Graceland Cemetery has often been puzzled by the mysterious grave marker of one Inez Clarke. A glass-encased statue features a life-sized sculpture of Clarke as a young girl. When she was only six years old, Clarke was on a picnic with her parents when lightning struck and killed her.
On stormy nights, it’s said that her sculpture vanishes, hiding from the rain only to return when it clears. Inez’s ghost is also said to have been spotted in the cemetery, running and playing.
📍Address: 4001 N Clark St, Chicago, IL 60613
4. Congress Plaza Hotel
You’ve heard of Room 237 in The Shining’s Overlook Hotel. But have you heard of Room 441? Past guests who have stayed in Congress Plaza Hotel’s infamous room have reported sites of darkened silhouettes, having the bed shake, and the covers ripped off as they slept, and other eerie tales that have caused multiple visitors to request a room change in the middle of the night.
The Congress, built in 1893, has hosted a number of notable guests, including Al Capone and HH Holmes, the latter being the very same who operated his own Murder Castle at West 63rd Street and South Wallace Avenue. It still remains one of the most haunted hotels in Chicago.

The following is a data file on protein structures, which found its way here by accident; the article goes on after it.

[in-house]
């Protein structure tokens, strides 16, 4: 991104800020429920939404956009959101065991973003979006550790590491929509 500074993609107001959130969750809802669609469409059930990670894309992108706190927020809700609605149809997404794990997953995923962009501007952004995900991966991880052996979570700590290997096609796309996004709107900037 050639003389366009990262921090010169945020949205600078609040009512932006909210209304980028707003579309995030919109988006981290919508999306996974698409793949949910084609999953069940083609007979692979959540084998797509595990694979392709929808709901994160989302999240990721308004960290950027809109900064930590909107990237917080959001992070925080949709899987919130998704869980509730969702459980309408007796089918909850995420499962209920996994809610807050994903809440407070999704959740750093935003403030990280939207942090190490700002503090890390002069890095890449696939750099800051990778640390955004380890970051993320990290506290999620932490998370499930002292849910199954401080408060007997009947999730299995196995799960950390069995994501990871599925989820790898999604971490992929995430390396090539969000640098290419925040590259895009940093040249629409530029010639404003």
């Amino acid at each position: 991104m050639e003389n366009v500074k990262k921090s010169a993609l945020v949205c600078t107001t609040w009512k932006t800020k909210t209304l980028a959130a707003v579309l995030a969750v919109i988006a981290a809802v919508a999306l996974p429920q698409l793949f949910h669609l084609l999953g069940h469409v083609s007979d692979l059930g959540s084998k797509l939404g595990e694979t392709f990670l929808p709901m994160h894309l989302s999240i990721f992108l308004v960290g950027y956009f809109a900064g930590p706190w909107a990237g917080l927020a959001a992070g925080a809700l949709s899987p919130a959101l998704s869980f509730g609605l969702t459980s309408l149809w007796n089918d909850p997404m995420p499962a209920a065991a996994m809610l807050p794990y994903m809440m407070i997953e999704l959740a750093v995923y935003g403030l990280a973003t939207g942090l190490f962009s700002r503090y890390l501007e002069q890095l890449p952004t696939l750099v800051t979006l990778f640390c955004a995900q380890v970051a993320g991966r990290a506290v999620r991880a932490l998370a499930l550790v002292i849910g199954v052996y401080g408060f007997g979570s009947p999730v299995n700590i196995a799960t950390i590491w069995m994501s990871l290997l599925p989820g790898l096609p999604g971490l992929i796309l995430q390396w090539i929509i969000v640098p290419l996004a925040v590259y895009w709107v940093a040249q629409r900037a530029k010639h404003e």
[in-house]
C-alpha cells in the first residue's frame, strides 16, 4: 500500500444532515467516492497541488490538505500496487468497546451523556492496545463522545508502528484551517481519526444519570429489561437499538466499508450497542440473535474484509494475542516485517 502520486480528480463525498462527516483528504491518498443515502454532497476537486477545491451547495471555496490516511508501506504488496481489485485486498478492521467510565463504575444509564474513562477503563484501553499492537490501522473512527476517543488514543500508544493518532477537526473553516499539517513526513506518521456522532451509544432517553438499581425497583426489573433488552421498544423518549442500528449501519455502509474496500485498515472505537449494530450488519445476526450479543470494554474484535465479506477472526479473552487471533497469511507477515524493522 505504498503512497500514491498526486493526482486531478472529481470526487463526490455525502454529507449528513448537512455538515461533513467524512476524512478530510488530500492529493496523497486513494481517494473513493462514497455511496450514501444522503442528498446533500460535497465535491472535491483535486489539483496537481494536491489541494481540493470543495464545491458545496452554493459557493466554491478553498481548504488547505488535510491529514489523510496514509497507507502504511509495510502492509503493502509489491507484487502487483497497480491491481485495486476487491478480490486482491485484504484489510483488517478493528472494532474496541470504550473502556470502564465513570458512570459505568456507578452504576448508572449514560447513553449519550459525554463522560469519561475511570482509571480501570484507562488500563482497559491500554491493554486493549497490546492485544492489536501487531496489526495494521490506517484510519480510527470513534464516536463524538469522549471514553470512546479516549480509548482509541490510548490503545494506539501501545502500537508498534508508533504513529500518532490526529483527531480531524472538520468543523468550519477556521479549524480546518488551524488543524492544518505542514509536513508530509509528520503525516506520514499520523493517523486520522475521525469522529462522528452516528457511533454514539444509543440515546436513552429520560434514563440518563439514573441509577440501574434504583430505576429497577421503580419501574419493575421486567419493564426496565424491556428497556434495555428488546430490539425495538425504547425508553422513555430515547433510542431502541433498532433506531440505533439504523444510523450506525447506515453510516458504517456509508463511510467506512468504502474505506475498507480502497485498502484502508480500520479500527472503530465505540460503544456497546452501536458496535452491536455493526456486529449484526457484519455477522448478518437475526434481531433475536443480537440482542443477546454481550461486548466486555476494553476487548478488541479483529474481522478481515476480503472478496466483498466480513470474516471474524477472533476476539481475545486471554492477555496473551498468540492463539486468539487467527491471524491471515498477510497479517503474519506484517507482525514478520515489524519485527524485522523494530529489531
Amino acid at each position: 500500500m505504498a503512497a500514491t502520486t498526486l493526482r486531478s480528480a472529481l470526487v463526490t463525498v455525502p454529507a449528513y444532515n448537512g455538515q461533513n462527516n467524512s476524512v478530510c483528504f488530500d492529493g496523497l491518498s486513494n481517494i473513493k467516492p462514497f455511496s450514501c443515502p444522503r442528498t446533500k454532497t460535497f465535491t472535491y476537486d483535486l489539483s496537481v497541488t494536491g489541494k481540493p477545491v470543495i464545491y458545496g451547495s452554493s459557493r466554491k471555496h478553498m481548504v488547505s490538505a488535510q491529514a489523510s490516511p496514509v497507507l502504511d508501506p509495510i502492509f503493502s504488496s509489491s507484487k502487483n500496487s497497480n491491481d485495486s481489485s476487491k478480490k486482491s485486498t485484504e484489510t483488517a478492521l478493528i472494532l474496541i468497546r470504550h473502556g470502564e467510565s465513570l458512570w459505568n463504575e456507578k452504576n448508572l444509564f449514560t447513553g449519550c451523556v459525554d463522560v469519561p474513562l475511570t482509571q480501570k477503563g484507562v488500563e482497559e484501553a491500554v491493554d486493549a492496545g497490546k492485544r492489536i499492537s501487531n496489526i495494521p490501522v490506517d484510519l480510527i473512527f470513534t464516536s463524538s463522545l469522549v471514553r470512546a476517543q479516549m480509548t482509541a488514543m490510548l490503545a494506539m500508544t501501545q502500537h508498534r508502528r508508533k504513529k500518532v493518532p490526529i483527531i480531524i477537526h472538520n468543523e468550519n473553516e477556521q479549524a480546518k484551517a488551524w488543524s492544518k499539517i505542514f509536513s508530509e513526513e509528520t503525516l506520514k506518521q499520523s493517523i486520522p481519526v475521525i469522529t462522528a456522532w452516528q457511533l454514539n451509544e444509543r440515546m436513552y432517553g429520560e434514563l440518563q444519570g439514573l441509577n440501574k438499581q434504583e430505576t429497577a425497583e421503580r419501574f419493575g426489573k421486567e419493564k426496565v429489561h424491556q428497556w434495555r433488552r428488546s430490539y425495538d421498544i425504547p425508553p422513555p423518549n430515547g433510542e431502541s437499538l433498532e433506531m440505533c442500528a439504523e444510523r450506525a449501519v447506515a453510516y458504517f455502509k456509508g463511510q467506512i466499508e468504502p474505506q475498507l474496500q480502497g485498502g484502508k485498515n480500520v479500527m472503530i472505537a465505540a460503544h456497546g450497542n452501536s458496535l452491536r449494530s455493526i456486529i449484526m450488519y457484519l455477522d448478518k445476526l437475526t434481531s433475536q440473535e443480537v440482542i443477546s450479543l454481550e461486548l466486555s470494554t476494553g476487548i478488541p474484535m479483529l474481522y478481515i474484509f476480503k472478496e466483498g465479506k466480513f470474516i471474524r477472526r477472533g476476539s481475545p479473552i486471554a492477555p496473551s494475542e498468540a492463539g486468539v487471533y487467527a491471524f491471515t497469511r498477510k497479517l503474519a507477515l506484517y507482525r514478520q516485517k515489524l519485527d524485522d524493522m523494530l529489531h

📍Address: 520 S Michigan Ave, Chicago, IL 60605
5. Glessner House
The Glessner House is a National Historic Landmark built in 1887, located near the lakeshore, a couple of blocks over from Soldier Field.
This traditional Victorian-style mansion was the former home of Francis Glessner Lee, a pioneer of forensic science whose work inspired CSI’s Miniature Killer episodes. Today, it’s said that the house is haunted by the ghost of its architect, Henry Hobson Richardson, who died before the home was completed.
📍Address: 1800 S Prairie Ave, Chicago, IL 60616
6. The Site of The Battle of Fort Dearborn
During the War of 1812, a grisly battle ensued at what is now the intersection of Michigan Ave. and Wacker between a contingency of settlers at Fort Dearborn and the Potawatomi tribe. After the dust cleared, 83 people were killed.
However, it wasn’t until the 80s, when a construction company working the road accidentally unearthed the remains of bodies that had long been buried, that paranormal reports began to occur. Since then, witnesses have reported ghosts running and screaming at the site of the battle. So, if you walk at this intersection, know that it happens to be one of the most haunted places in Chicago.
7. Marina City (East Tower)